The History Of Warren, VT – Part 2

*This is a multi-part series on the history of Warren, VT
*Read Part 1

By 1800 the population of Warren, VT was 58.  60 years later it had grown to 1041.  By 1845 Warren maintained 13 schools with over 300 students. Flash forward to September of 1972 and the present school located on Brooks Recreation fields was opened and was the only school in Warren Village. The citizens included doctors, lawyers, merchants and chiefs. The feed, dairy and stock industries evolved into the leading businesses and this continued into the first quarter of the twentieth century.  From the several small factories came clothespins, clapboard, shingles, wooden bowls, chair stock, butter boxes, tubs, doors, sashes, carriages, edged tools, and lumber.

The United Church of Warren, which stands today in the center of town, was built in 1839 by a local carpenter.  Four denominations helped to build this church:  Freewill Baptist, Methodist, Universalist, and Congregationalist.  The church is now known as the United Church of Warren.

Throughout the 19th century transportation was difficult at best and impossible at worst.  The roads were a challenge and at times impassable.  So in 1875 a new railway was proposed through Warren but the project was dropped. It was then taken up again in 1895 before again dropped.  In 1911 the project had a brief rebirth and was once more abandoned.

In 1879-1880 Warren’s beautiful covered bridge was built by Walter Bragley.  It is a simple span with two flanking queen post trusses with no upper lateral bracing.  It is 58 and 1/2 feet long and 16 1/2 feet wide with a 14  foot roadway.  It was restored in 1955.  It is listed in the National Register of Historic Places.

In 1882 Warren had 50 dwelling houses, 1 church, 1 schoolhouse, 3 stores, 2 boot and shoe shops, 1 tannery, 5 blacksmith shops, 2 clap-board mills, 2 sawmills, 1 grist-mill, 3 carriage shops, 1 harness-shop, 1 tin-shop, 2 copper-shops, 2 clothes-pins shops, 1 gunsmith, 1 millinery shop, a tavern, and a post-office.  At that same time, the dairy industry grew and flourished.

In 1890 two horse pulled snowrollers were built to maintain the roads, and horse and sleigh were the winter method of travel. However, before the century ended businesses thrived.  There were carpenters, blacksmiths, boot and shoe dealers, trunk dealers, lumber dealers, an insurance agent, a clergyman, a dressmaker, a sleigh manufacturer, and an undertaker.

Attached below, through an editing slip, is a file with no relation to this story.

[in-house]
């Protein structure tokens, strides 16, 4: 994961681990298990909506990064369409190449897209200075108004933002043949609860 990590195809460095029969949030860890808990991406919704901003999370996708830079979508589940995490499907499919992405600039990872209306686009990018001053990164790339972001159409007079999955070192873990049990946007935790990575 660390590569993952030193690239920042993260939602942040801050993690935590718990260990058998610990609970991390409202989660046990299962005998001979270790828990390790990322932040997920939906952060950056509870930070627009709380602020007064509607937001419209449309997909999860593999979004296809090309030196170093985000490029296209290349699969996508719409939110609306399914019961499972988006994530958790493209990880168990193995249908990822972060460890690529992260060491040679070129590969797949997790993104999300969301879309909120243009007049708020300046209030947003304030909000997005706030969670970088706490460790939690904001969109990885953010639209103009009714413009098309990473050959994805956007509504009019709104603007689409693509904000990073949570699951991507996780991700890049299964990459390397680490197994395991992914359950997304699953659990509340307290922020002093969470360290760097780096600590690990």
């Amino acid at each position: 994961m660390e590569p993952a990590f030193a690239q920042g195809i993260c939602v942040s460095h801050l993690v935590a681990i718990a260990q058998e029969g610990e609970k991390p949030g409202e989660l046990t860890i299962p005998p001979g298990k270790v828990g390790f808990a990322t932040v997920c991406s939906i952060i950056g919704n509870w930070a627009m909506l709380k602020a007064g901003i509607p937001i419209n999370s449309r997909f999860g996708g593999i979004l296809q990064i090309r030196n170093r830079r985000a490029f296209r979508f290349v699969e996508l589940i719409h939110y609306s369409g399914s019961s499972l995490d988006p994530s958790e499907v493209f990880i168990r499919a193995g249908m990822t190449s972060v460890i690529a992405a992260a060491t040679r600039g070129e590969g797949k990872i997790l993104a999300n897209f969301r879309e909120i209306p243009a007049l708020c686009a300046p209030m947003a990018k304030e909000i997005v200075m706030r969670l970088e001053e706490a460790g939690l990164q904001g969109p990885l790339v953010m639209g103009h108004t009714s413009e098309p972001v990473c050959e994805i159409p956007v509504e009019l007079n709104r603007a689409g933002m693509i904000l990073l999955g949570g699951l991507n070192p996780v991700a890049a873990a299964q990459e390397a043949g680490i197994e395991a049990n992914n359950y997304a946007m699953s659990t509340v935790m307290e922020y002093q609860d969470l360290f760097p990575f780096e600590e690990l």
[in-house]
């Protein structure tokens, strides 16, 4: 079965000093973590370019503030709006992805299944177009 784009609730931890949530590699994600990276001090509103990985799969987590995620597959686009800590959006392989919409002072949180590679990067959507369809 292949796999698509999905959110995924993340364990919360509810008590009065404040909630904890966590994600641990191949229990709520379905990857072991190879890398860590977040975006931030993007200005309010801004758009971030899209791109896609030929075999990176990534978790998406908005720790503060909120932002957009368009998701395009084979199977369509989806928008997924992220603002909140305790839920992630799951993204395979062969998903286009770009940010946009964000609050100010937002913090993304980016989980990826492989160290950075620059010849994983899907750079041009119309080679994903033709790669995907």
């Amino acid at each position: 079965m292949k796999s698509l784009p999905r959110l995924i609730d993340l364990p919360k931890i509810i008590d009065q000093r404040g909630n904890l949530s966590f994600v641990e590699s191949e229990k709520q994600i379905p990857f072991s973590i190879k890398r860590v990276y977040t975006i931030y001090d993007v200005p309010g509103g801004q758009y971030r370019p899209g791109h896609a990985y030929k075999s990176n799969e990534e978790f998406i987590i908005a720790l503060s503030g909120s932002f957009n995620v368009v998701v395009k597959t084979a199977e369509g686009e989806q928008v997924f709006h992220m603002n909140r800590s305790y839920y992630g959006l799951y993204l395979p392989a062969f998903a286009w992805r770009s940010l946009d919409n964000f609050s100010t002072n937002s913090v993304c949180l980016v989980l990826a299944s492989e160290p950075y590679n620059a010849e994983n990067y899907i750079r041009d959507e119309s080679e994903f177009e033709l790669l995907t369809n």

In the latter part of the 19th century the dairy industry continued to grow, along with the lumber and grist mills. 

By 1904 Warren residents could have their hair cut at the barber shop and play a few games of billiards in the ell (a wing) of the old Warren House (now the Warren Store) and have a meal in the Bragg House in the center of the Village.

The Mad River brought both people and business to the town of Warren but with the benefit came the burden of flooding.  Residents had become somewhat inured to the flooding and, indeed, one writer commented that “The Mad River without this turbulence would be like the play of Hamlet with Hamlet left out.” The flooding was hard on the farmers but particularly hard on the sawmill operators, since the mills were built directly on the water.  Time and time again the mills would be washed out only to be rebuilt and then washed away one more time.   And then came the Flood of 1927.  The farmers, shop keepers, and mill workers who went to bed on November 3 after a lovely summer day woke to a two-day storm which washed away roads, bridges, farms, mills, shops, and thus destroyed lives, property and dreams of Warren citizens. 

The population of Warren in 1930 was 654 souls.  By 1940 it decreased to 450.  The flood, tough times, and lack of opportunity caused young people to leave this rural community.  Farms turned into brush and forest and there were  only 3 dairy farmers left in Warren.  As new world developments drew its youth to foreign shores and city lights, both population and progress subsided.  In Warren quiet country life was the rule.

And then came the ski industry.

*To be continued…